Are Canadian kids too tired to move? The 2016 ParticipACTION Report Card on Physical Activity for Children and Youth

Are Canadian kids too tired to move?

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By Mark S. Tremblay, PhD, and Joel Barnes, MSc, Healthy Active Living and Obesity Research Group, Children’s Hospital of Eastern Ontario Research Institute, and Allana LeBlanc, PhD, and Katherine Janson, MA, ParticipACTION

Summary

The 2016 ParticipACTION Report Card on Physical Activity for Children and Youth introduces the important inter-relationships among physical activity, sedentary behaviours and sleep, and for the first time, assigns a grade to sleep. As part of a whole-day approach, the new Canadian 24-hour movement guidelines recommend that children and youth need to “Sweat, Step, Sleep and Sit” in the right amounts.

Key recommendations for parents/families, schools, and governments/policy-makers are provided to help kids sit less, move more, and sleep better.

The ParticipACTION Report Card on Physical Activity for Children and Youth is the most comprehensive assessment of child and youth physical activity in Canada. The Report Card synthesizes data from multiple sources, including the best available peer-reviewed research, to assign evidence-informed grades across a range of physical activity indicators. This year marks the 12th annual release of the Report Card and the second year that it has been managed by ParticipACTION. Over the years, the Report Card has been replicated in numerous cities, provinces and countries, where it has served as a blueprint for collecting and sharing knowledge about the physical activity of young people around the world.

What’s New

This year’s Report Card showed that there are important inter-relationships among physical activity, sedentary behaviour and sleep, and it highlights new research that shows that sedentary lifestyles are contributing to a creeping “sleepidemic” among children and youth. To curb sleep deprivation, and to inform parents, teachers, and health professionals, the Report Card assigned a grade to sleep for the first time, and included the new Canadian 24-Hour Movement Guidelines for Children and Youth: An Integration of Physical Activity, Sedentary Behaviour, and Sleep.1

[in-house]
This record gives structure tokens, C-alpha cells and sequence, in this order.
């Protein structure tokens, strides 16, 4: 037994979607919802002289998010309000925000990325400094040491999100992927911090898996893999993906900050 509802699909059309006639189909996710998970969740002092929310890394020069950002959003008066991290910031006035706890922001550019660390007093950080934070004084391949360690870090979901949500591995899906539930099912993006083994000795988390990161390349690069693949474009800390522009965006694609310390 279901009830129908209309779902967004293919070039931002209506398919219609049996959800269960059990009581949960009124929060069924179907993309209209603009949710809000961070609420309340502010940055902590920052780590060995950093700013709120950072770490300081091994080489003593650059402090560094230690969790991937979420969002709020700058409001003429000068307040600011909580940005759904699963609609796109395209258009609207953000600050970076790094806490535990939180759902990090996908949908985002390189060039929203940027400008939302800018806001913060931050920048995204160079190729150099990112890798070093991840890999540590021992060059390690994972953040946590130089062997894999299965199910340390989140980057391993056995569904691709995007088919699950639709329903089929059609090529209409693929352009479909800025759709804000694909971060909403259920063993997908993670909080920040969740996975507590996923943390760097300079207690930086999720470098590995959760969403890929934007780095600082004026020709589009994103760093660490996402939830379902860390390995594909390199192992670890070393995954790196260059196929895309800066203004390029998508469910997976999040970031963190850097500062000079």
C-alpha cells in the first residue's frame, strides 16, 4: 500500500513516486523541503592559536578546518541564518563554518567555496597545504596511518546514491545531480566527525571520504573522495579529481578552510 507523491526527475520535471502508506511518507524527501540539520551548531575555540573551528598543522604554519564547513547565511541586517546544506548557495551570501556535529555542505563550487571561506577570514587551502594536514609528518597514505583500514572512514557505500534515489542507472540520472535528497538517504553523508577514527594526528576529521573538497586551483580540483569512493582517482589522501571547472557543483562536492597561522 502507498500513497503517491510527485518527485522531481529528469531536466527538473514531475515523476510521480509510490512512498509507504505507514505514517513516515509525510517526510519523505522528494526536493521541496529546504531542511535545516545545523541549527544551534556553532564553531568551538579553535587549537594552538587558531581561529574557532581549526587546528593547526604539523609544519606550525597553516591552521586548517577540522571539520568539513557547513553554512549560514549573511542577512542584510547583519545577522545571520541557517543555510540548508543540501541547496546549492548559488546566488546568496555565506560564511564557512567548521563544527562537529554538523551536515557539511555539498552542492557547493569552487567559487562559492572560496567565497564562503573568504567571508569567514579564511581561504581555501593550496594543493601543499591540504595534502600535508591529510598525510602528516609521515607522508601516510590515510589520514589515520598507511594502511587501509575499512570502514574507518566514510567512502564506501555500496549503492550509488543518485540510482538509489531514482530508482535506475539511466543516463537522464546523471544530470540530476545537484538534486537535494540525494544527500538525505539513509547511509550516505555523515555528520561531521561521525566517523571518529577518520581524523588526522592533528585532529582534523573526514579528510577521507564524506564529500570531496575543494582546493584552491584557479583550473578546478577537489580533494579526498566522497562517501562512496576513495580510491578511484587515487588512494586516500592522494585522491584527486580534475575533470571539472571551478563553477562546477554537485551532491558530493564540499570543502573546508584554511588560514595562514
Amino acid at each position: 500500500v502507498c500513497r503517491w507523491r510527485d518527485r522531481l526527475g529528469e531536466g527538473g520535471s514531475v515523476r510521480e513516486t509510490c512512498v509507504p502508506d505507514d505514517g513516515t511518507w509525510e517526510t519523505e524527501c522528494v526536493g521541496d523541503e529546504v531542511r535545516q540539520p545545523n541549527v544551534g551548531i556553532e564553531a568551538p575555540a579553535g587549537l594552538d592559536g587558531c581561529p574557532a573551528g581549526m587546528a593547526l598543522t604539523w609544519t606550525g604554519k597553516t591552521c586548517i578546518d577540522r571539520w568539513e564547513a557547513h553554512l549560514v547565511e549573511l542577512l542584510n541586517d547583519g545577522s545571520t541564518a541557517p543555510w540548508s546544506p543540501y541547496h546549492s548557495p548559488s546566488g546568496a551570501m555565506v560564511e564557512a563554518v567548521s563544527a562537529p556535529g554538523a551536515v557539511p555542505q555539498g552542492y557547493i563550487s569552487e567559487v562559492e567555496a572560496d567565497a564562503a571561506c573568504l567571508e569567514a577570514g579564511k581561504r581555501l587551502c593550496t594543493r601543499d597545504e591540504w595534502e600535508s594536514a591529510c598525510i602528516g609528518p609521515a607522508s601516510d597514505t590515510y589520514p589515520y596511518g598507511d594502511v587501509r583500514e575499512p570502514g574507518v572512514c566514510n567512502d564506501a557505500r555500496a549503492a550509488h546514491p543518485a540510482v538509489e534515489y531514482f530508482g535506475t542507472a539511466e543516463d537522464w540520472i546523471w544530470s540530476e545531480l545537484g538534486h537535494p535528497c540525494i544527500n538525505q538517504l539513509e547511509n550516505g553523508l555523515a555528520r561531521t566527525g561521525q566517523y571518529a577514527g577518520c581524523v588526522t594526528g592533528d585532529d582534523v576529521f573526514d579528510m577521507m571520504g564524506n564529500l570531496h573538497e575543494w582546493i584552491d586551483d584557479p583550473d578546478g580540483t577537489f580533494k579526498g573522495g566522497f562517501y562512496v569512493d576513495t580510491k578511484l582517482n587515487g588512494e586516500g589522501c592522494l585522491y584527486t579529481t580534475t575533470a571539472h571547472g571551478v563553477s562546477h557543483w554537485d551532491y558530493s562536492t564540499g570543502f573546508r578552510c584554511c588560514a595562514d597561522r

The new 24-hour guidelines take a whole-day approach and recommend that for maximal health benefits, children and youth need to “Sweat, Step, Sleep and Sit” in the right amounts.2 For example, if a child gets enough physical activity throughout the day, but watches television late into the night, the health benefits will not be optimal. A visual representation of the guidelines is included below (Figure 1). The guidelines were developed by the Canadian Society for Exercise Physiology, the Conference Board of Canada, the Healthy Active Living and Obesity Research Group (HALO), ParticipACTION, and the Public Health Agency of Canada. Additional details on specifics of the guidelines, including the rigorous process that informed their development, can be found on the Canadian Society for Exercise Physiology website (www.csep.ca/en/guidelines/get-the-guidelines) and in a future WellSpring issue!

The Canadian 24-Hour Movement Guidelines for Children and Youth

Figure 1: The Canadian 24-Hour Movement Guidelines for Children and Youth2

Unfortunately, there are very few children meeting current guidelines.1,2 For example:

  • 9% of children and youth are meeting physical activity guidelines of at least 60 minutes per day of heart pumping activity;
  • 79% of children aged 5–13 years are getting the recommended 9 to 11 hours of sleep per night;
  • 68% of teens aged 14–17 years are getting 8 to 10 hours of sleep per night; and
  • 24% of children and youth meet screen time guidelines of no more than 2 hours of recreational screen time per day.

Results from the 2016 Report Card

In 2016, the majority of the Report Card grades remained the same or decreased from previous years. The grade for Overall Physical Activity remained unchanged at a “D-“ for the fourth year in a row due to the fact that there are still very few children and youth meeting physical activity guidelines. The grade for Sedentary Behaviour dropped from a “D-” to an “F” in light of new data that suggest the large majority of children and youth are not meeting screen time guidelines. Although the grade for Sleep is a promising “B”, we know that sleep has decreased by about 30–60 minutes in recent decades.1

Overall, results are similar to previous years in that there are generally good grades for indicators relating to investment and infrastructure, and poor grades for behavioural indicators. Sedentary Behaviour received the lowest mark. In light of new data, this is the first year that a grade was assigned to Physical Literacy, and a grade was assigned to Active Play for the first time since 2012.

Grades for all indicators are as follows1:

  • Overall Physical Activity: D-
  • Organized Sport and Physical Activity Participation: B
  • Active Play: D+
  • Active Transportation: D
  • Physical Literacy: D+
  • Sleep: B
  • Sedentary Behaviour: F
  • Family and Peers: C+
  • School: B
  • Community and Environment: A-
  • Government: B-
  • Non-Government: A-

Recommendations